Wearing a face that she keeps in the jar by the door. Who is it for?
The Beatles is one of those background bands for me: influential, almost immeasurably successful, perhaps even timeless, but not one I usually seek out. The ironic thing is that I’m usually more of a fan of covers of Beatles music than them singing their own songs: John Farnham’s take on Help is the true version of that song for me, and Sarah McLachlan’s version of Blackbird resonates more substantially more the original, as well.
Regardless of whether or not I listen to them regularly, many of their songs were insightful, but perhaps none more so than Eleanor Rigby, the song of a lonely old woman who puts on a face to make herself look younger when she faces the world.
Interpreted into the modern age, some of the mood of Eleanor Rigby could be seen as a reflection on the selfie. The self-taken photo.
I know a few people in particular who seem to get quite worked up about the selfie: they don’t understand it, they see it as uninspired narcissism or attention seeking, and deride those who take regular selfies.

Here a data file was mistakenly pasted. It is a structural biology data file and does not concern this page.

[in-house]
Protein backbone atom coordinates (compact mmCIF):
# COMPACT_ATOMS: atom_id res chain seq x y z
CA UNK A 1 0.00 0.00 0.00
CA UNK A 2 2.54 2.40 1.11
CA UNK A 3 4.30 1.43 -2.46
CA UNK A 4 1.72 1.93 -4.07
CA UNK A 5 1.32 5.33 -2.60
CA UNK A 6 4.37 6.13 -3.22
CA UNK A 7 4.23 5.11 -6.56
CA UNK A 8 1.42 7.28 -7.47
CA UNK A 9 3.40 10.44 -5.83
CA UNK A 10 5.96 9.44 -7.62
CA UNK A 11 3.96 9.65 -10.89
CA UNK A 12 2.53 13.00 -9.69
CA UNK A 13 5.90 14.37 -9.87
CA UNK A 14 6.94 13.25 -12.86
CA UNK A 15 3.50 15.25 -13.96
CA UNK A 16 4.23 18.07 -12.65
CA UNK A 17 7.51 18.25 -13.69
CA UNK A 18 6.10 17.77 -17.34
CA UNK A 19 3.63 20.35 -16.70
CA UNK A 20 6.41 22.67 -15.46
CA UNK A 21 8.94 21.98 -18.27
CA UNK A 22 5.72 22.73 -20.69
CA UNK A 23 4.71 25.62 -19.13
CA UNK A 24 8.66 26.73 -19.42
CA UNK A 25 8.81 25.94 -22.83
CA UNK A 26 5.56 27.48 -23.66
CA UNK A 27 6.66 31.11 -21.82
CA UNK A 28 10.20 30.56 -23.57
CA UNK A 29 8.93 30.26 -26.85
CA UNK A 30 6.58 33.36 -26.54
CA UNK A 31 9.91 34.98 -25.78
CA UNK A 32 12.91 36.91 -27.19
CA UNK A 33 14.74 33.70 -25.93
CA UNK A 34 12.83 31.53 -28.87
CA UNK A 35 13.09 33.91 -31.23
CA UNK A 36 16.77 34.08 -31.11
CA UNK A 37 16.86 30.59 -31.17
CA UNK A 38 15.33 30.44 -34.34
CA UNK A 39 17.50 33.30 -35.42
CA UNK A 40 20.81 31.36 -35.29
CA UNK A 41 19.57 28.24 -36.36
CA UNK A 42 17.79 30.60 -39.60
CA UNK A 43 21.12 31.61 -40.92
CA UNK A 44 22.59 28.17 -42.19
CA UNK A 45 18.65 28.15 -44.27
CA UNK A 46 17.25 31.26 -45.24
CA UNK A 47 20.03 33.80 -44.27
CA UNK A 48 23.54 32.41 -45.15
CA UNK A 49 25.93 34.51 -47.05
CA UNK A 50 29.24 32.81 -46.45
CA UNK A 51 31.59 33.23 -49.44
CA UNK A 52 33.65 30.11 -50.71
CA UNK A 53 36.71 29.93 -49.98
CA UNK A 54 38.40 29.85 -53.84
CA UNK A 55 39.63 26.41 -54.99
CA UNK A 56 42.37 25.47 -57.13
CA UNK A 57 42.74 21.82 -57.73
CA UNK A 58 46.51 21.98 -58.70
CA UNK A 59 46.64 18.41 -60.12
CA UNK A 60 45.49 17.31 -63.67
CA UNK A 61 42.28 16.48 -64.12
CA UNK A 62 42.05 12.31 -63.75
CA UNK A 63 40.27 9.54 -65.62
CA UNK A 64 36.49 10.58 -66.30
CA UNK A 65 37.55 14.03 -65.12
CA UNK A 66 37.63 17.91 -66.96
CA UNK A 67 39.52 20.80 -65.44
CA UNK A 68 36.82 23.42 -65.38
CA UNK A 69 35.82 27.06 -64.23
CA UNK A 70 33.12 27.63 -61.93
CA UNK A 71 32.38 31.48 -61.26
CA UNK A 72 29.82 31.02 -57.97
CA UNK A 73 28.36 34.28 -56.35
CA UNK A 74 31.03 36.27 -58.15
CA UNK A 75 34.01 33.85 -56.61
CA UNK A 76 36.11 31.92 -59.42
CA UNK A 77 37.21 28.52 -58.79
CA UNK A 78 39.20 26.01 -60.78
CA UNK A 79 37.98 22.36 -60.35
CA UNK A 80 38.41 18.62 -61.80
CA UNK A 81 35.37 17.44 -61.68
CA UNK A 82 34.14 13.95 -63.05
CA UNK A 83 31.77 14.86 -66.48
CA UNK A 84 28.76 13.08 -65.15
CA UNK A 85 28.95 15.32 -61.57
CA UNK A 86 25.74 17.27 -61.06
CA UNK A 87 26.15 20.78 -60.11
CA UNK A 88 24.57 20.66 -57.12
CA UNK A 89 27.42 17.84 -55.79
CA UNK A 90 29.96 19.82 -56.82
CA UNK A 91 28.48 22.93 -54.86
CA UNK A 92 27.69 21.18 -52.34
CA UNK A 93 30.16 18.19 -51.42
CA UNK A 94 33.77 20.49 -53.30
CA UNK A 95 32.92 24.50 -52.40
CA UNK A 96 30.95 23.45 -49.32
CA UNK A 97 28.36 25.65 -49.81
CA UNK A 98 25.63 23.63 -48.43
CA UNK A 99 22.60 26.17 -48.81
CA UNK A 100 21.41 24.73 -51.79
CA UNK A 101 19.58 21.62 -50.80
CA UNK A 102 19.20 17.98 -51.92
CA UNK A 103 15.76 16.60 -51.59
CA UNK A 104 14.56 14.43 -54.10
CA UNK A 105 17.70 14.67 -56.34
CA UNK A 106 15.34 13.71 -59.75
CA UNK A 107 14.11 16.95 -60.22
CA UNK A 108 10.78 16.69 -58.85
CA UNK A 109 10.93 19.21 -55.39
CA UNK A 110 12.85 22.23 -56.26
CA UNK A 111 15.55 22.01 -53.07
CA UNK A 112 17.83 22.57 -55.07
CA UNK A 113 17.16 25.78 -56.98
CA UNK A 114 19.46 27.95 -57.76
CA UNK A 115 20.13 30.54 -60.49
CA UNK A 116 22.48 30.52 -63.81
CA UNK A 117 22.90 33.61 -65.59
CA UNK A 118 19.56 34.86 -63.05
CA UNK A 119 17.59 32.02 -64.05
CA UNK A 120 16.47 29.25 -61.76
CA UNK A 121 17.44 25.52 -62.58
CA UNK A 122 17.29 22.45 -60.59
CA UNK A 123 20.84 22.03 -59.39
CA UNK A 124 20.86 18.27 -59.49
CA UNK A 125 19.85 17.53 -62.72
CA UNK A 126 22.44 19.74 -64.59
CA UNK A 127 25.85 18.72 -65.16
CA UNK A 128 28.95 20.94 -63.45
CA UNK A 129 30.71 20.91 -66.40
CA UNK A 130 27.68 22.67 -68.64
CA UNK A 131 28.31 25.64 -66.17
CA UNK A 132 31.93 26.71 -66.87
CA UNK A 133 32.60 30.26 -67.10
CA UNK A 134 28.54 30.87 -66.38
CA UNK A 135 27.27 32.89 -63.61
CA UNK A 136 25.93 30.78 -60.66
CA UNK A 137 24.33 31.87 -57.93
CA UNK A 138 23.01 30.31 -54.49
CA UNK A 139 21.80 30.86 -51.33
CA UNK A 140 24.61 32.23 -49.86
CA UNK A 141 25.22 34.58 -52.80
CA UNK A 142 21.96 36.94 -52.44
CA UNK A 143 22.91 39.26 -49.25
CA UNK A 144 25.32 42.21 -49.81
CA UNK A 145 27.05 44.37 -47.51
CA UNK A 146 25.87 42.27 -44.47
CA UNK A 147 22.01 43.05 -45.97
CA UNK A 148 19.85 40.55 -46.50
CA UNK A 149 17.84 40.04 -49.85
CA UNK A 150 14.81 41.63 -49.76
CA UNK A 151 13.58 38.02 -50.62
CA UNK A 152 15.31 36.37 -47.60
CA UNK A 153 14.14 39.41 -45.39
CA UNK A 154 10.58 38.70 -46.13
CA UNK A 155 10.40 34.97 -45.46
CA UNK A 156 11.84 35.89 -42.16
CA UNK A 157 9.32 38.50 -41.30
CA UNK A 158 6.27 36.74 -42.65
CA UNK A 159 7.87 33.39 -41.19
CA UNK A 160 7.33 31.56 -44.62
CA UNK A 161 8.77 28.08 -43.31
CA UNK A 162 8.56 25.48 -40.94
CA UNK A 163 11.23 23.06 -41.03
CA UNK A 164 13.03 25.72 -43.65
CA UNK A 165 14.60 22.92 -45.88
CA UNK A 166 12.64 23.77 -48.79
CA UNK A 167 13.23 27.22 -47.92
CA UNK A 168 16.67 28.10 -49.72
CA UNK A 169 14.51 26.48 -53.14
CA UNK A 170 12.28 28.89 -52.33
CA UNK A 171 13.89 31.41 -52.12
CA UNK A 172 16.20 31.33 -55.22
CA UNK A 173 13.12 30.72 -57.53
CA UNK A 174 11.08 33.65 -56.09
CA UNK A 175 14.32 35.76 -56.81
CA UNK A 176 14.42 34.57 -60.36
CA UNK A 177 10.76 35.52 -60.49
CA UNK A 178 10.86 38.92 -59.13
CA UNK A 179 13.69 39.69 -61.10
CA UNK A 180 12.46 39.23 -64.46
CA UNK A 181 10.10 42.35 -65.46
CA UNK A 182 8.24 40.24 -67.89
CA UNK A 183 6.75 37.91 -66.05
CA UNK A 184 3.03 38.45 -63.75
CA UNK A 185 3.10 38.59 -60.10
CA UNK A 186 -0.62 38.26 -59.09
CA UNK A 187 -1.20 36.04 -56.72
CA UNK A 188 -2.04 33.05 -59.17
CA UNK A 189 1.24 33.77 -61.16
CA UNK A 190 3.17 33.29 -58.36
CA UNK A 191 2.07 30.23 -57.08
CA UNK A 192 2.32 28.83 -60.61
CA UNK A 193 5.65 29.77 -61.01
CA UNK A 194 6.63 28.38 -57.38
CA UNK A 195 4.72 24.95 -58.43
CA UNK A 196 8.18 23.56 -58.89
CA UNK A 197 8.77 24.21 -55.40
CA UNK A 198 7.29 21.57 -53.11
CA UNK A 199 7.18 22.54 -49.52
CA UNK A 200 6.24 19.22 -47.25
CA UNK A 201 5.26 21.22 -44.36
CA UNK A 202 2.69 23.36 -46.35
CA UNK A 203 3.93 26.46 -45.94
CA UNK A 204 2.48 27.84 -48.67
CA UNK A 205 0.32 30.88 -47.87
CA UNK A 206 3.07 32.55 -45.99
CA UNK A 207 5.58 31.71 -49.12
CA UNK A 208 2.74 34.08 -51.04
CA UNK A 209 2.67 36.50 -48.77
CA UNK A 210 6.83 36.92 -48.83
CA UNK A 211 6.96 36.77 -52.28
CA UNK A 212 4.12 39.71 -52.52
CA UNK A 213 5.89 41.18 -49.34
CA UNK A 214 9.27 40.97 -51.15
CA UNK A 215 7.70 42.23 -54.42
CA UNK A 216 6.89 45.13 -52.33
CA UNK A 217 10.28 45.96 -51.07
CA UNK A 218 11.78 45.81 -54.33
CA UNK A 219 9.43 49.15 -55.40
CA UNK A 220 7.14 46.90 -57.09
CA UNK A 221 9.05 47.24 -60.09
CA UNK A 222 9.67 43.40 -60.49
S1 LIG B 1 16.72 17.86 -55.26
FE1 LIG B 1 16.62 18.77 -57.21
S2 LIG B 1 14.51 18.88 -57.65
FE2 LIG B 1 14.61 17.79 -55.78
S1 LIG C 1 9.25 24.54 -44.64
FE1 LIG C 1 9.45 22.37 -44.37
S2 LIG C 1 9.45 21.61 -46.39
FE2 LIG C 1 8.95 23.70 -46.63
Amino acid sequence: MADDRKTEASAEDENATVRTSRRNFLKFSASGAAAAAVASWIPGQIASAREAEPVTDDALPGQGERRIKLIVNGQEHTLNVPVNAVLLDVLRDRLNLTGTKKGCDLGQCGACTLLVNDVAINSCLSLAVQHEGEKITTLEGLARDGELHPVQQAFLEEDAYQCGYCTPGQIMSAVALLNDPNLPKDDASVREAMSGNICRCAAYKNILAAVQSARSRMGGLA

We grow up hearing a picture is worth a thousand words. And there’s truth to that. Words require language to process, so regardless of how emotional they may be, there’s a logical, cognitive process to them. Pictures can speak straight to our emotions. A visibly sad photo can resonate faster than the words “I am sad”. Indeed, with words it’s often necessary to compound it (“I am profoundly sad”), or offer context (“I’m profoundly sad because…”).
The selfie speaks straight to our emotions, but it also speaks straight from our emotions, too. Like Eleanor Rigby’s face beside the door, the selfie says this is how I want the world to see me. Sometimes that’s raw and honest, and sometimes it’s an interpreted view.
Regardless, it’s us. The selfie is a pictorial statement of this is who I am, or this is important to me.
Not the observer.
Not every selfie is a happy one. Not every selfie is an original one. And not every selfie is an inspiring piece of art. But you can be guaranteed of one thing: every selfie you see meant something to the person who took it.